Elsa:  Considerably more interesting, also hilarious

Andrew:  Heh heh. Ironically, I find being an atheist has made me more spiritual than I used to be. In that my own ideas and spirituality feels more internal and rooted in who I am, rather than something imposed by outside

Elsa:  SO, you’re writing your own beliefs

Andrew:  Sort of. I feel like I’m more interested in what might be than in what is. Religion, and different aspects of God, are more interesting to me as stories than as explanations.

Elsa:  Yeah, I minored in religious studies because religion is interesting to me. I find people fascinating

Andrew:  (Most people would call me agnostic, but I prefer “atheist” because agnostic implies that you think the deep truths are unknowable, and I’m not sure that’s the case)

Elsa:  Heh

Andrew:  Oh, totally. I love talking about this sort of stuff with people and hearing their thoughts and ideas. As long as they aren’t screaming them at me. I wrote a long blog post on that once that I sort of considered my “coming out” as an atheist, on stories and beliefs and the nature of what might be vs. what is

Elsa:  Link? I’d be curious to read it

Andrew:  Pretty sure I can find it… one sec

Elsa:  I’m curious how you feel about the skeptic community.

Andrew:  cue headsplode


Andrew:  I actually got involved in the skeptic and atheist community after I moved to Seattle a few years ago… looking for friends and community and the like. And that blog post was part of my reaction/eventual recoiling. It’s a completely cliche thing to say, but I see in the organized atheist/skeptic community a lot of the same things that drive me nuts about organized religion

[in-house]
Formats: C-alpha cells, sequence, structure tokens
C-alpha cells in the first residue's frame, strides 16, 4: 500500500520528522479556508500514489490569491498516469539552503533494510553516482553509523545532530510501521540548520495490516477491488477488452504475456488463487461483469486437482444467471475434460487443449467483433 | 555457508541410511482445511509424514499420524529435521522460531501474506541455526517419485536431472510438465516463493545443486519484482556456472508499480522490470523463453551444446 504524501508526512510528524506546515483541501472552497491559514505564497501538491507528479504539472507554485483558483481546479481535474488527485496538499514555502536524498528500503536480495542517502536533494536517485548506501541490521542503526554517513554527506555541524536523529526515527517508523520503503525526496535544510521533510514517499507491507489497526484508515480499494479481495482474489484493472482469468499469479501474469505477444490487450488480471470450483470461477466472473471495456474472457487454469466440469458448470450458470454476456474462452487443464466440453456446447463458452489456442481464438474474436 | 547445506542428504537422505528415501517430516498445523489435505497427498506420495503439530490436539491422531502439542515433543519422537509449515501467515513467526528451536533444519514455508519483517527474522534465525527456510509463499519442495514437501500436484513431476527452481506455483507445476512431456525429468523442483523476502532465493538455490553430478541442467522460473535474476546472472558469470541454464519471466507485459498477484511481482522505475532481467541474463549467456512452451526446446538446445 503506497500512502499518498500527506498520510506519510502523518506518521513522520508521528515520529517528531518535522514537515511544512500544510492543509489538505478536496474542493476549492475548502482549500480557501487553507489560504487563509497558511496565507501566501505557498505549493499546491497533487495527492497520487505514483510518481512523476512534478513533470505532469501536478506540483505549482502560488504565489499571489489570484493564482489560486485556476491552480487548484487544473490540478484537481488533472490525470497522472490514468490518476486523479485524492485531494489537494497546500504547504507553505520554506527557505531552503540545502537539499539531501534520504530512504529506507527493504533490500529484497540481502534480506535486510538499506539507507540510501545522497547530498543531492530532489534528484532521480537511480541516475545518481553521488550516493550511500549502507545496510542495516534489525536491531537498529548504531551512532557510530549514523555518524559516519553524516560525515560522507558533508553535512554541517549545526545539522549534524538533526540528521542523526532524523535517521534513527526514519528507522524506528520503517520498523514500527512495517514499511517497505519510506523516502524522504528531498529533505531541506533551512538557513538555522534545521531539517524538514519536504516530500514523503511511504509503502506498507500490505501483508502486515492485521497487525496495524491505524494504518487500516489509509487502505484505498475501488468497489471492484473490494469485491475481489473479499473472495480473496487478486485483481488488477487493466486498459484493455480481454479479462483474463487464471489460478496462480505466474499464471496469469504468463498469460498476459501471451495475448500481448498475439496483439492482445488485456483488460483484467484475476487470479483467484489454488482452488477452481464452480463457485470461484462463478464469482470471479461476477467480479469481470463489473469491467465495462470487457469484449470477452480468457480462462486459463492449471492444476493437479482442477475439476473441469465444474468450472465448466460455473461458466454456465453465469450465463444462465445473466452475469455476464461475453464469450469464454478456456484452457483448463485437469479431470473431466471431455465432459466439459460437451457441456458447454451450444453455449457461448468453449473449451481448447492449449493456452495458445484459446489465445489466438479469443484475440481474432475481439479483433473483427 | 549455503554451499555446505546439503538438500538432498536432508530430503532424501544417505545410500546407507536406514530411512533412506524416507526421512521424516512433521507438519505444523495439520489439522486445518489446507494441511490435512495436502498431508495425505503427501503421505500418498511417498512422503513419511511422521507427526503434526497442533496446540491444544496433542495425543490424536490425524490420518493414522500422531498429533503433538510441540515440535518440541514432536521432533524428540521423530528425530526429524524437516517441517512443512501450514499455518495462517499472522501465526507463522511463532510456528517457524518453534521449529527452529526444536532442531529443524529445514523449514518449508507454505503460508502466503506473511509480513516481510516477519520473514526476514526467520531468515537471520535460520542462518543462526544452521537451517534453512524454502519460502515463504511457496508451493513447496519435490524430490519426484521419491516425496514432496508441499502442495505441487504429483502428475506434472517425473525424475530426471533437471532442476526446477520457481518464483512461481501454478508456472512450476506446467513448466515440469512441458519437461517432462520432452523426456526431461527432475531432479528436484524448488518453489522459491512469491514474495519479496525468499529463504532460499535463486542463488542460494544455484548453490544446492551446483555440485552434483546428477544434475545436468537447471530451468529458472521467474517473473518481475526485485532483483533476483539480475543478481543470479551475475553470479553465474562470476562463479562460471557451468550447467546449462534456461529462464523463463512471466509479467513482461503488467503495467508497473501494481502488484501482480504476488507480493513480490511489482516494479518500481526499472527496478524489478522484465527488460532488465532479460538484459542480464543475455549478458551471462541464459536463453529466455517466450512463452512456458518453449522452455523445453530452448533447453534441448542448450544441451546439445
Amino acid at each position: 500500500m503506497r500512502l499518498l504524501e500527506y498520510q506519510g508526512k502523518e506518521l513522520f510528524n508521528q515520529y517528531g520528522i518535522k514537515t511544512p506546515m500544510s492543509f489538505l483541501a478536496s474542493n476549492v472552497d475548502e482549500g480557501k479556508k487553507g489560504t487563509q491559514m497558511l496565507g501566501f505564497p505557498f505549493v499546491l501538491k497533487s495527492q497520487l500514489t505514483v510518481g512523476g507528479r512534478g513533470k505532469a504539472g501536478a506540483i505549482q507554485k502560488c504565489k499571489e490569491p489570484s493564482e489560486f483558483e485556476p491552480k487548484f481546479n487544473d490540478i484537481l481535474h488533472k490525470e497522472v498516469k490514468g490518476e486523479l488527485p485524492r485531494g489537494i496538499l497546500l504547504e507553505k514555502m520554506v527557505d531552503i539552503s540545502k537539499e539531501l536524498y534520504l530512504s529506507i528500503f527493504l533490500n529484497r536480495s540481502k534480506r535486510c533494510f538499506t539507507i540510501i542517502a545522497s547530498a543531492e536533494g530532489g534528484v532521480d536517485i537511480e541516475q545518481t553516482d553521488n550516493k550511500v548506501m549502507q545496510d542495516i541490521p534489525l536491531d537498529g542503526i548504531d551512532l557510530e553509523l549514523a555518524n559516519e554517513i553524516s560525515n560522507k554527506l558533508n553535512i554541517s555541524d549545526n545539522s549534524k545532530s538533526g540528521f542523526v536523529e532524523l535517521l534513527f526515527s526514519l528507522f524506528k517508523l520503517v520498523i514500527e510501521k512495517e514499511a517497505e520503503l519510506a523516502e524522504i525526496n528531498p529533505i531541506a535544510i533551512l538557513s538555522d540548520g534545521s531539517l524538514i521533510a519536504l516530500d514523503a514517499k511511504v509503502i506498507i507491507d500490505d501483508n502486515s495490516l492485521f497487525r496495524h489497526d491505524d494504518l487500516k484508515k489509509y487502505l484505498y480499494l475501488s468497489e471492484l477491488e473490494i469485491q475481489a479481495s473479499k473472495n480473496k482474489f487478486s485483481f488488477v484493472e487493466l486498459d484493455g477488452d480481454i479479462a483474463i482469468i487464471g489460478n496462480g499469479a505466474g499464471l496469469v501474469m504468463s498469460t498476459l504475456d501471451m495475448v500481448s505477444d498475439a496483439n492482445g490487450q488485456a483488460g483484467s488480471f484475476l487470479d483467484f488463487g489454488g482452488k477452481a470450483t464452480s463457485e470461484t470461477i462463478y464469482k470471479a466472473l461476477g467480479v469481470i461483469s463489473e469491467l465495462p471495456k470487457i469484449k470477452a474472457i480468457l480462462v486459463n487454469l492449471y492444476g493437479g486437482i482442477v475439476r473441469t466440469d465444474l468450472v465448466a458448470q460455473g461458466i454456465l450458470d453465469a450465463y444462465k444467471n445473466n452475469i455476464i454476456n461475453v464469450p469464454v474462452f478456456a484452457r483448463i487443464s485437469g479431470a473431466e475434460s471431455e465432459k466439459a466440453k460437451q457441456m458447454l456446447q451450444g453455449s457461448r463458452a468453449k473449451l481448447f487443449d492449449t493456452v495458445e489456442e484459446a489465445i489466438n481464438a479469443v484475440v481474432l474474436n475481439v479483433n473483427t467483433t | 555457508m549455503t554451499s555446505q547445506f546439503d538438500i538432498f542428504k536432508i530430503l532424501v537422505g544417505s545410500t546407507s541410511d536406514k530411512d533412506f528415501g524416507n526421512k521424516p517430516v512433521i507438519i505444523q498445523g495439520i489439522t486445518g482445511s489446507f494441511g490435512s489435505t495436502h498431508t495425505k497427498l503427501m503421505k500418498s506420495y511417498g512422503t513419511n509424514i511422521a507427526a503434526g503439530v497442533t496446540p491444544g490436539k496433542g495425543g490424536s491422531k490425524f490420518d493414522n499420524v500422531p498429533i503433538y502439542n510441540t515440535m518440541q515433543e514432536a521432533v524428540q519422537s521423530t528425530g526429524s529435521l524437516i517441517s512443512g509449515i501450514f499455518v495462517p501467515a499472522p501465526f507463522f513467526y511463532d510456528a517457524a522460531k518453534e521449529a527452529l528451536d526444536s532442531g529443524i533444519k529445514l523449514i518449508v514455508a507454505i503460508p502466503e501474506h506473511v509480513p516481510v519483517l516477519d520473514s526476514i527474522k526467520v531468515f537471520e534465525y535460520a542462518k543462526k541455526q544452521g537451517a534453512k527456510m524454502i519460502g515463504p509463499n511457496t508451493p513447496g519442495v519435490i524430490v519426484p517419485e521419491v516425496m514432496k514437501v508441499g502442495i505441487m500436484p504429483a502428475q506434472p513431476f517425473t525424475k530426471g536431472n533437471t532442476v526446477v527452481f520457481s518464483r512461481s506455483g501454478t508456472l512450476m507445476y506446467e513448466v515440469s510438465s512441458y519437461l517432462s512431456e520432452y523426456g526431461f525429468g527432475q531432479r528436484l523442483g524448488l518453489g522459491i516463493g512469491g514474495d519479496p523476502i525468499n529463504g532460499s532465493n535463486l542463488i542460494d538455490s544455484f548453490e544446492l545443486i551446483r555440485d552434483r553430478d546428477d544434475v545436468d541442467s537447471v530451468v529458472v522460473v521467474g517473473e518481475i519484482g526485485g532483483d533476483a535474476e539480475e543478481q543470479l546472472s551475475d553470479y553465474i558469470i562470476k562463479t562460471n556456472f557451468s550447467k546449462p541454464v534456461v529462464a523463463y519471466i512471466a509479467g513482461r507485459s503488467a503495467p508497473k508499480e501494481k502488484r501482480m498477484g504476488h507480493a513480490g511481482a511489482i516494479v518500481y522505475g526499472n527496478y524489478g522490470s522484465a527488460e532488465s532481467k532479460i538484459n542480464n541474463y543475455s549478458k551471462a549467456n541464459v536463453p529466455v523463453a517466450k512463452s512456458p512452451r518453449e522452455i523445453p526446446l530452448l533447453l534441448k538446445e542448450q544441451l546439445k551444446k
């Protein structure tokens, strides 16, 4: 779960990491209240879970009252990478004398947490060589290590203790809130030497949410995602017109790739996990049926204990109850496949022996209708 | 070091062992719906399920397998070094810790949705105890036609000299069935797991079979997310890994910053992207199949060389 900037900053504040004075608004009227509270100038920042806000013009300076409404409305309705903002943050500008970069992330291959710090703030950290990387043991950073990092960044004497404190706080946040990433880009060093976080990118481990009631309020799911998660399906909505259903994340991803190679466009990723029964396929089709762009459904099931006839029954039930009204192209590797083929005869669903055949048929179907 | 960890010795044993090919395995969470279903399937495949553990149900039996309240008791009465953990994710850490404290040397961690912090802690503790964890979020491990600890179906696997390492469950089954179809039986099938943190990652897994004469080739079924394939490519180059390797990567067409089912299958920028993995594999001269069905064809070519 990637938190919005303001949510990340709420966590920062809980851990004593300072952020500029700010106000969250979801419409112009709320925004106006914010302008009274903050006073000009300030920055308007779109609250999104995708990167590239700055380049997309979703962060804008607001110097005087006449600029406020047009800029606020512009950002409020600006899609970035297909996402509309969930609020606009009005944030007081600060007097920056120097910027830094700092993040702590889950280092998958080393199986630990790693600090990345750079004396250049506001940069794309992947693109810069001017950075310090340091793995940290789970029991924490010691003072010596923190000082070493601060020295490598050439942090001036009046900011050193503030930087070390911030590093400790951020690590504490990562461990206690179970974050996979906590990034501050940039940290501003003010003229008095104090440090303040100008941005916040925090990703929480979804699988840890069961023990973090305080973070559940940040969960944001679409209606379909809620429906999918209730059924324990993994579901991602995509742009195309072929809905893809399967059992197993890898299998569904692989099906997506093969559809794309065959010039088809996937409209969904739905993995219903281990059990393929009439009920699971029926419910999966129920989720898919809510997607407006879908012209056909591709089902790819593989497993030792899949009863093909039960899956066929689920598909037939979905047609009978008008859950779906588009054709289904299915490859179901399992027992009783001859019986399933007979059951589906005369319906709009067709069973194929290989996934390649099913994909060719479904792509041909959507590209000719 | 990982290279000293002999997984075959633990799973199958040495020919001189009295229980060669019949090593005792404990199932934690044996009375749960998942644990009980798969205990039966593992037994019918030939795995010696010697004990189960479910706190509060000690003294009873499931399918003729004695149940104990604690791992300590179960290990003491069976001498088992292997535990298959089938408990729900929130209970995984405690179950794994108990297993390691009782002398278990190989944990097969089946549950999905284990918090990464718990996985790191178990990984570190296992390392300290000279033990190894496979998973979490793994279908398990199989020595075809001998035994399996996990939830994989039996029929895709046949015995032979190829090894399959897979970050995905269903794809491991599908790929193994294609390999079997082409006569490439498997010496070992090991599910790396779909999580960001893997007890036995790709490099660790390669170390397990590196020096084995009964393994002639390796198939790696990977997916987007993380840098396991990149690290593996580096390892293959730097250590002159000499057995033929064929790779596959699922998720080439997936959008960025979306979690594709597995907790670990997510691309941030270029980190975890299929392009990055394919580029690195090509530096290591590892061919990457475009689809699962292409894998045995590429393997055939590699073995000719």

Elsa:  TRUTH

Andrew:  Putting one’s own personal opinions/beliefs on a pedestal, and defending them with hardcore tenacity while discounting other people’s experiences and feelings, for one. Obviously it’s not everybody in the community (#notallatheists), but I just couldn’t stand the lack of empathy I saw from lots of people. The refusal to see things from other perspectives or recognize that other people have valid emotions and experiences.  I found I didn’t relate to much of the skeptic community. I like being independent, and finding my own way to various truths, which might occasionally include dabbling in things that skeptics would laugh at me for but that I find extremely intriguing (for example, I’ve taken a lot of classes in hypnotherapy)

Elsa:  I know a lot of people both in and out of the skeptic community feel the way you do about the pedestal thing

Andrew:  Part of why I love being a storyteller and creative person is empathizing with other people, in understanding their experiences and perspectives, and seeing certain things (like how that community treated some of the social justice-oriented folks in their midst) sent me running away